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For some Nats, the road has been much longer

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For some Nats, the road has been much longer

When the Washington Nationals begin their five game playoff series this weekend, it will mark the first postseason game for almost every player on the teams young roster. Most have never played meaningful games in October, but for a choice few who have seen the franchise at its lowest points the dream perhaps seemed even further away.

Ryan Zimmerman was the franchises first draft pick when they moved to Washington, D.C. and through years of losing twice signed contract extensions to stay with the club. He opted to stay loyal at times he could have jumped ship and instead trusted the vision and future of the team around him.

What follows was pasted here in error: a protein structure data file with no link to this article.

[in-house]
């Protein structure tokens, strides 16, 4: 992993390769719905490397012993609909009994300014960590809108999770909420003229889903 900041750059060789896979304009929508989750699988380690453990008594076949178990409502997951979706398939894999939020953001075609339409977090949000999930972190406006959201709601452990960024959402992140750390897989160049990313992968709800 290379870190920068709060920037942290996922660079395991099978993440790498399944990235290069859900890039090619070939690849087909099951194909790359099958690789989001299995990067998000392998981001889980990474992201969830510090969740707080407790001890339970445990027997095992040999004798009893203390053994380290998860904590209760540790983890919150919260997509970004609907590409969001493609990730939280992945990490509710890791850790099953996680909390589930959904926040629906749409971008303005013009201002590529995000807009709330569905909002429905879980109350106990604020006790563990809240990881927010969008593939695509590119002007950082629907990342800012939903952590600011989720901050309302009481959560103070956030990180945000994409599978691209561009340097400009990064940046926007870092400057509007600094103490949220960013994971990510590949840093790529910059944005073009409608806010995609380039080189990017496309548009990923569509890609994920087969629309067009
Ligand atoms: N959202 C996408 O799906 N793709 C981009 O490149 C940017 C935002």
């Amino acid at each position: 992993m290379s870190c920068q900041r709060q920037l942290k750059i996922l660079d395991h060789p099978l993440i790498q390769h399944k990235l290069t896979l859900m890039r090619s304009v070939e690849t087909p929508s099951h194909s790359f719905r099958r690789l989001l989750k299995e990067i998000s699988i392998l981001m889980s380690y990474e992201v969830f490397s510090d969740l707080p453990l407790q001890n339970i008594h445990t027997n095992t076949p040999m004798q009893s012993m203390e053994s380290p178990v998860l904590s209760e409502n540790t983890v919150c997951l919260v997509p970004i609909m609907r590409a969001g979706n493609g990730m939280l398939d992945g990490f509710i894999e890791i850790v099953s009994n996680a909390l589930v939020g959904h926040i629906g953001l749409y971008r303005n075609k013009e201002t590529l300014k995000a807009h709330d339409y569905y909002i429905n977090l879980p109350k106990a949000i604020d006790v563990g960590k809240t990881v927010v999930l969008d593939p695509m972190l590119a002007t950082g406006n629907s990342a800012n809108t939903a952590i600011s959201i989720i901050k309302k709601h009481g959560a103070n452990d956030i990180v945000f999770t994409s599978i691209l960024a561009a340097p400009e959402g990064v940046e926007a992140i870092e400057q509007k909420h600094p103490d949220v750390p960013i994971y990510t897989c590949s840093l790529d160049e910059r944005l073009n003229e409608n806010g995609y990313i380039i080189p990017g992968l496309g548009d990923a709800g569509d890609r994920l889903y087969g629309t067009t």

The odds were in my favor that I was going to win here at some point. I love this town. They gave me a chance, took a chance on me at a young age, and put me right in the middle of it, he said.

For the team to take a chance on me like that, I felt obligated. I thought I should stay here and give them what they gave me, which is my career.

Zimmerman debuted in 2005 and in just eight seasons has been on five different teams that lost 89 games or more. Along the way he has seen a lot of the guys around him come and go. He is still the face of the franchise, but now that franchise boasts the best pitching staff in baseball and a lineup as young and as talented as any.